NSA-Proof Your Phone Conversations

Tin cans and a string - the ultimate NSA-proof phone.

Unfortunately there is only one way to avoid the NSA… get off the airwaves. The United States is under assault and it isn’t by terrorists, it’s by our own government, namely the NSA, IRS, FBI…

We learned in 2012 that the NSA has a program called Total Information Awareness (renamed to PRISM to keep Congress at bay) which aims to collect and sift through every electronic communication around the world with a heavy focus on breaking any possible encryption in use.

A couple of months ago we found out that the IRS feels free to read your emails without a warrant. In an IRS manual their Search Warrant Handbook it says “the Fourth Amendment does not protect communications held in electronic storage, such as email messages stored on a server, because internet users do not have a reasonable expectation of privacy.”  Maybe it should be renamed the No Search Warrant Handbook.

And now we discover that the NSA monitors who you call, who calls you, and how long you talk with absolutely no pretense of suspicions of crimes being committed, much less a warrant.  What is the Obama administration’s answer to all this?  Essentially, Who told on us? They’re starting an investigation to find out who let us know that our liberties are be trampled. Nice.

But it’s OK because it is all in the name of the proverbial War on Terror. (Don’t get me started on the definition of “Terror”. That’s another whole article.) TEST: Name the US President who said “… it is a universal truth that the loss of liberty at home is to be [attributed to] danger, real or pretended, from abroad.”  It sounds a little like Reagan with his libertarian bent, but Reagan was pre-9/11, before the War on Terror.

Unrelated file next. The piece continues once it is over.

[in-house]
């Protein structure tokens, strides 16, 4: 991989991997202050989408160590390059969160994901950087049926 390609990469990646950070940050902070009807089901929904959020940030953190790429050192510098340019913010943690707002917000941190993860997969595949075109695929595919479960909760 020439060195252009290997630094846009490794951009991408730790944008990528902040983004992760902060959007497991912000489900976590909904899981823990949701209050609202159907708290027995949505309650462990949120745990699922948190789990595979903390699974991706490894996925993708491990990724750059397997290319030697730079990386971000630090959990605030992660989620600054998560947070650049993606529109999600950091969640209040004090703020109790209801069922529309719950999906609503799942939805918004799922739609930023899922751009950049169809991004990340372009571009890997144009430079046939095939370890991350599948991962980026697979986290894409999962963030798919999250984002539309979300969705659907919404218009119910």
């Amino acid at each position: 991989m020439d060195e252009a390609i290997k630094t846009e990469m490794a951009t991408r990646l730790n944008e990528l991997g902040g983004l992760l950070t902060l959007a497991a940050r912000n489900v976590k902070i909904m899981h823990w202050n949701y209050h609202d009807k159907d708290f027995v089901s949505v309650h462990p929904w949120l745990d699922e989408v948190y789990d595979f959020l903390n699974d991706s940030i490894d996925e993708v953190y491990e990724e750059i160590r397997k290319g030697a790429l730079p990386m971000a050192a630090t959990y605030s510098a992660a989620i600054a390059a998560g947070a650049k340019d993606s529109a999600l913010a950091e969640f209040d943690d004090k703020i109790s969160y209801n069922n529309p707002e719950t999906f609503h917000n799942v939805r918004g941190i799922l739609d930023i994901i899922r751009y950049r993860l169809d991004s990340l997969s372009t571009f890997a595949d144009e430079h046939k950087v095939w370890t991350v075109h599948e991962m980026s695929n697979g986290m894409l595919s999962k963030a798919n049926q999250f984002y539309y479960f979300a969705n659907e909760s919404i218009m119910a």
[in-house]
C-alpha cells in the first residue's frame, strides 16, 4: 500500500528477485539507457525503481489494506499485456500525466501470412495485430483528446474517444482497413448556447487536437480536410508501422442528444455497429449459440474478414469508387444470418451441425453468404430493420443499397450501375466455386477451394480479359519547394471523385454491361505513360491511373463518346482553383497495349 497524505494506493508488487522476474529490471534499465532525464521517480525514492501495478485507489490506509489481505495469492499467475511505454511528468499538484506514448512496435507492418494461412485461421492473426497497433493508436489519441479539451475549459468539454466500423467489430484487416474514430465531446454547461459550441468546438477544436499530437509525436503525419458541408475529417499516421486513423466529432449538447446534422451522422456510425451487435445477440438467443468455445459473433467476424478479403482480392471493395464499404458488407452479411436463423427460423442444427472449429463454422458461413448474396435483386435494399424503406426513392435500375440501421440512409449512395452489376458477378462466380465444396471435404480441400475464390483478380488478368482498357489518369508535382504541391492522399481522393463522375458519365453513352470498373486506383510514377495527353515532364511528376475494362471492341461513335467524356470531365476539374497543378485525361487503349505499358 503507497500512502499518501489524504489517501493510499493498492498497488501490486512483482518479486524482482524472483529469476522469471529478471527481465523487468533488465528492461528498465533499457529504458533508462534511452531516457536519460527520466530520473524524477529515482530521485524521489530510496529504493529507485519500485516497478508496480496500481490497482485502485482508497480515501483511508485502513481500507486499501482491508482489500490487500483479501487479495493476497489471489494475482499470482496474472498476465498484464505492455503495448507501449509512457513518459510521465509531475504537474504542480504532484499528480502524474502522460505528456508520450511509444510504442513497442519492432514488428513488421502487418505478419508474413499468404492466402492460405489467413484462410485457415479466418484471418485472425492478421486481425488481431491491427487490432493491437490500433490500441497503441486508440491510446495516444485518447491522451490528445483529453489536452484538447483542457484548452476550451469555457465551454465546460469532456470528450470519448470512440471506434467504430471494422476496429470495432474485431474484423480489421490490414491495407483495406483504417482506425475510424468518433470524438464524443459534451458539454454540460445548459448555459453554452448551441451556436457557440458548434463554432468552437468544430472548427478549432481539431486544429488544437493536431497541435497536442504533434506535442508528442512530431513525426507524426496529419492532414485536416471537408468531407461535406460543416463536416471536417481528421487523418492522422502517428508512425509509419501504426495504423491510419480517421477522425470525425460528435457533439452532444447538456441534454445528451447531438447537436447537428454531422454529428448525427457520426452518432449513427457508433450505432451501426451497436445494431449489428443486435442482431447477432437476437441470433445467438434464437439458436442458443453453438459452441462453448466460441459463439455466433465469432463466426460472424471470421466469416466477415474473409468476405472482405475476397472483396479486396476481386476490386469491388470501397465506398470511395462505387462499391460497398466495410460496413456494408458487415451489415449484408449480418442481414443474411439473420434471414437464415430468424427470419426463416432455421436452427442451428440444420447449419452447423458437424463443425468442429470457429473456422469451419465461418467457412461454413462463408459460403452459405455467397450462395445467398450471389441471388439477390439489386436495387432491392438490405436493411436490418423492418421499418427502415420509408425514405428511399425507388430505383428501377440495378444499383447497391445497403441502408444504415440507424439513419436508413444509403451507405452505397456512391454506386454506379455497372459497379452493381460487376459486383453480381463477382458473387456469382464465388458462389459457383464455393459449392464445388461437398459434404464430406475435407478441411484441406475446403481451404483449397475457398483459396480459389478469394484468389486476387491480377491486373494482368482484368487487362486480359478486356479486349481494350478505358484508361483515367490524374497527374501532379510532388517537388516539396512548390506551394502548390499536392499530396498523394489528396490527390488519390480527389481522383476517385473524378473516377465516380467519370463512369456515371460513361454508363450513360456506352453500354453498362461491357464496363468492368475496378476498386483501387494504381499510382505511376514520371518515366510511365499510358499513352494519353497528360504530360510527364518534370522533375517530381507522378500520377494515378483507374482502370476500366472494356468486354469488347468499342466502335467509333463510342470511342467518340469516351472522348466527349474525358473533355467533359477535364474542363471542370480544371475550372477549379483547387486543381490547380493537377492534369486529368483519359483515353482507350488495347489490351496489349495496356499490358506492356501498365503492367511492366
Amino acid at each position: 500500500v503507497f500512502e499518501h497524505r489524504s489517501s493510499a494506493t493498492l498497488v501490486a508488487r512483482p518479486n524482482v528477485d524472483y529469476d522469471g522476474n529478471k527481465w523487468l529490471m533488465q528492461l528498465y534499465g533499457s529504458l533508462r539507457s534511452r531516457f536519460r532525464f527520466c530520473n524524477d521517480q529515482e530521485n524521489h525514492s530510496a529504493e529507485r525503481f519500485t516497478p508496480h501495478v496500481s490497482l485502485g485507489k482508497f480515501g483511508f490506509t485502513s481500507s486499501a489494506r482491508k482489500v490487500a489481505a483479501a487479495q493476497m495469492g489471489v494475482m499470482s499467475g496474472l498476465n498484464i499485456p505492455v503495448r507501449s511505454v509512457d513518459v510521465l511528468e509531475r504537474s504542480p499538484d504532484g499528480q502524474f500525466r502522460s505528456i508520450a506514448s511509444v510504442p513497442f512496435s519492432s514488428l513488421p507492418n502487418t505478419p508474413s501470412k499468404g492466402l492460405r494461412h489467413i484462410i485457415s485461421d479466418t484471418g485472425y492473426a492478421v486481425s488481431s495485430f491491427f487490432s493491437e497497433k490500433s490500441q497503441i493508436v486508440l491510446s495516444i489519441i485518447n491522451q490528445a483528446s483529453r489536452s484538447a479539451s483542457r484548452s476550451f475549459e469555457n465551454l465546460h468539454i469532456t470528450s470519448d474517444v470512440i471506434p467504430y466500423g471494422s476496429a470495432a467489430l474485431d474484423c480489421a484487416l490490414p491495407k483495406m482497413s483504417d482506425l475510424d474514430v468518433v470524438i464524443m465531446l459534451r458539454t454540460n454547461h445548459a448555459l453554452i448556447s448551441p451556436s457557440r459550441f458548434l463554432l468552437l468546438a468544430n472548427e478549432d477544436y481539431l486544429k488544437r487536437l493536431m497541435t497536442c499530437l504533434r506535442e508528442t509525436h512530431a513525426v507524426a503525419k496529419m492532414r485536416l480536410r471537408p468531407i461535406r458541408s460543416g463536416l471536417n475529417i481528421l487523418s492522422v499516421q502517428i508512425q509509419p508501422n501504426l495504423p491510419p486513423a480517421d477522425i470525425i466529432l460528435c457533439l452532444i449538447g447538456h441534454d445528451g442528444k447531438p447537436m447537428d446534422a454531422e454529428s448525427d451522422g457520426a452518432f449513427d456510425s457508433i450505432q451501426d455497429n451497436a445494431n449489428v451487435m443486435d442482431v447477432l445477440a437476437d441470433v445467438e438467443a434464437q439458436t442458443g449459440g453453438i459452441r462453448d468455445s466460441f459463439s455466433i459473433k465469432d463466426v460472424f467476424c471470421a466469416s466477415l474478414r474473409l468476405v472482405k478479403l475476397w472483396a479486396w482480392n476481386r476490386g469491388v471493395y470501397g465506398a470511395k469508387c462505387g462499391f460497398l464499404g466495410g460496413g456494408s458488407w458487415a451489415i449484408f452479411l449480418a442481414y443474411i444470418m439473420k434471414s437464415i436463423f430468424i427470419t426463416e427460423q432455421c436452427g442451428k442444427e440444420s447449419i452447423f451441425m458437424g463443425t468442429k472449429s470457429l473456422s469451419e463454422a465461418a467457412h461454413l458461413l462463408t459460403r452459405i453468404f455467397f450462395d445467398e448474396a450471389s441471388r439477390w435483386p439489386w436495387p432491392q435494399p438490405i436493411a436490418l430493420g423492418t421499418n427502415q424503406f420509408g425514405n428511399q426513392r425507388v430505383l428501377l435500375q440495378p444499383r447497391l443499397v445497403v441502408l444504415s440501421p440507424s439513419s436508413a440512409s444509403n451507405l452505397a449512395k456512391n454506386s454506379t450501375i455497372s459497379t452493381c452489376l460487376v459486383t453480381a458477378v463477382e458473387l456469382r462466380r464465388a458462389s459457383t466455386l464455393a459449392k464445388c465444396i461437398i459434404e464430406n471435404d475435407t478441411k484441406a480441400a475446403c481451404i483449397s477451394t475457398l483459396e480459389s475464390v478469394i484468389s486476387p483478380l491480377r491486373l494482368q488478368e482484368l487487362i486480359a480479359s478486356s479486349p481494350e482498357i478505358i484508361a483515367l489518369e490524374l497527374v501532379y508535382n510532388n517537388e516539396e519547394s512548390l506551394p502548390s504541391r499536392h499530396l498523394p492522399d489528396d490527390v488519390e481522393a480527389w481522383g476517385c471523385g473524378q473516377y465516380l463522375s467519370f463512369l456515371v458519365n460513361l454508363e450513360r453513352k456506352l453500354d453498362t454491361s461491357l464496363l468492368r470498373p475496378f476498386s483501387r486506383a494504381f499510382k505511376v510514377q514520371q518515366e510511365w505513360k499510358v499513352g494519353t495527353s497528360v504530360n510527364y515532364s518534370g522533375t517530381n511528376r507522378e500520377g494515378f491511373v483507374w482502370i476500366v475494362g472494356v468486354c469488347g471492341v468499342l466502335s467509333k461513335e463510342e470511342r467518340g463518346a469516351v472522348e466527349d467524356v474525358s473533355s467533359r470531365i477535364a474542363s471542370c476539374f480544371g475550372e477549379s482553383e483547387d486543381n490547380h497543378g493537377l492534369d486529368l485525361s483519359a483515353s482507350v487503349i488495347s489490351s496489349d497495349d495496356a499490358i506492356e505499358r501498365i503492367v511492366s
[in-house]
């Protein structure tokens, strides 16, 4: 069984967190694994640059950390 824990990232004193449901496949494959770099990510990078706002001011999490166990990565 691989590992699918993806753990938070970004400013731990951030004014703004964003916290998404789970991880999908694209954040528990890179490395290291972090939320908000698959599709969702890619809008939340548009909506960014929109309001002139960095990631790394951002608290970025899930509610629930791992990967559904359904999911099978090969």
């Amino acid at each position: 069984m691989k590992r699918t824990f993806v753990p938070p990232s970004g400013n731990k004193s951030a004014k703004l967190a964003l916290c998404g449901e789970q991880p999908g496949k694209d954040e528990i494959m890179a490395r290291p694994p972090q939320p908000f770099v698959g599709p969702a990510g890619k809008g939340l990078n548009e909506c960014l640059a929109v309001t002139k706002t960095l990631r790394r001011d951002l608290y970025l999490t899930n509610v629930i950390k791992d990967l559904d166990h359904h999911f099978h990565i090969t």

Actually is was James Madison (pre-NSA), our fourth president, writing to Thomas Jefferson (the third) in 1798 before either had actually been President. He was writing about the loss of liberties being proposed by the Alien and Sedition Acts of 1798 which was about to be passed by the Federalist controlled Congress and would be signed by the then current President John Adams.

These acts gave the President the right to deport any non citizen at will and made it a crime for citizens to speak ill of the government.  This was no idle threat.  People (Republicans of that day – political opponents of the Federalists) actually went to jail for criticizing the Administration.

Here is the complete quote from Madison:
The management of foreign relations appears to be the most susceptible of abuse, of all the trusts committed to a Government because they can be concealed or disclosed, or disclosed in such parts and at such times as will best suit particular views; and because the body of the people are less capable of judging and are more under the influence of prejudices, on that branch of their affairs, than of any other. Perhaps it is a universal truth that the loss of liberty at home is to be charged to provisions against danger, real or pretended, from abroad.

How appropriate for today. The War on Terror excuses all loss of liberty. At least the Alien and Sedition Acts were laws which told people what liberties they were losing. With the Patriot Act it seems anything goes and it’s wrong for us to even talk about it.  Vote Libertarian!


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